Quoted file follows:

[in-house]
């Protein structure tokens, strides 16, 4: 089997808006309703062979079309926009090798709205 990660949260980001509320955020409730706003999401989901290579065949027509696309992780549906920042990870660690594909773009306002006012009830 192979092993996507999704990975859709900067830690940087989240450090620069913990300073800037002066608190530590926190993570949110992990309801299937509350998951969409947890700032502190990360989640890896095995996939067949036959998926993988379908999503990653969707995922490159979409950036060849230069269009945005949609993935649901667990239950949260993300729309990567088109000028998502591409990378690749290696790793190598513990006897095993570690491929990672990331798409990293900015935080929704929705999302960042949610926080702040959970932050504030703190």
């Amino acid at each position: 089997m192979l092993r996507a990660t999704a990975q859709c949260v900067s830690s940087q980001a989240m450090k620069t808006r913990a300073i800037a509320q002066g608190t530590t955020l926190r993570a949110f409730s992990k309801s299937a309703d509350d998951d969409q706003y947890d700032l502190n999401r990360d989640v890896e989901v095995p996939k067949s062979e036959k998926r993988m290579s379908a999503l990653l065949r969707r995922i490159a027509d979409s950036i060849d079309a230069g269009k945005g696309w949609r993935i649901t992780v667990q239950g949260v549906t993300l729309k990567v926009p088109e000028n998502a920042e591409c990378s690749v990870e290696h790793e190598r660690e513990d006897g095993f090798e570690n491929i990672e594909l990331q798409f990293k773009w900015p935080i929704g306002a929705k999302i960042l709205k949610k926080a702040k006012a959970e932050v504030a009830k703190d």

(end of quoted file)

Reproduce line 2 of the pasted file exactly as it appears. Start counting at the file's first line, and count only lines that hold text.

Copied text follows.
């Protein structure tokens, strides 16, 4: 089997808006309703062979079309926009090798709205 990660949260980001509320955020409730706003999401989901290579065949027509696309992780549906920042990870660690594909773009306002006012009830 192979092993996507999704990975859709900067830690940087989240450090620069913990300073800037002066608190530590926190993570949110992990309801299937509350998951969409947890700032502190990360989640890896095995996939067949036959998926993988379908999503990653969707995922490159979409950036060849230069269009945005949609993935649901667990239950949260993300729309990567088109000028998502591409990378690749290696790793190598513990006897095993570690491929990672990331798409990293900015935080929704929705999302960042949610926080702040959970932050504030703190």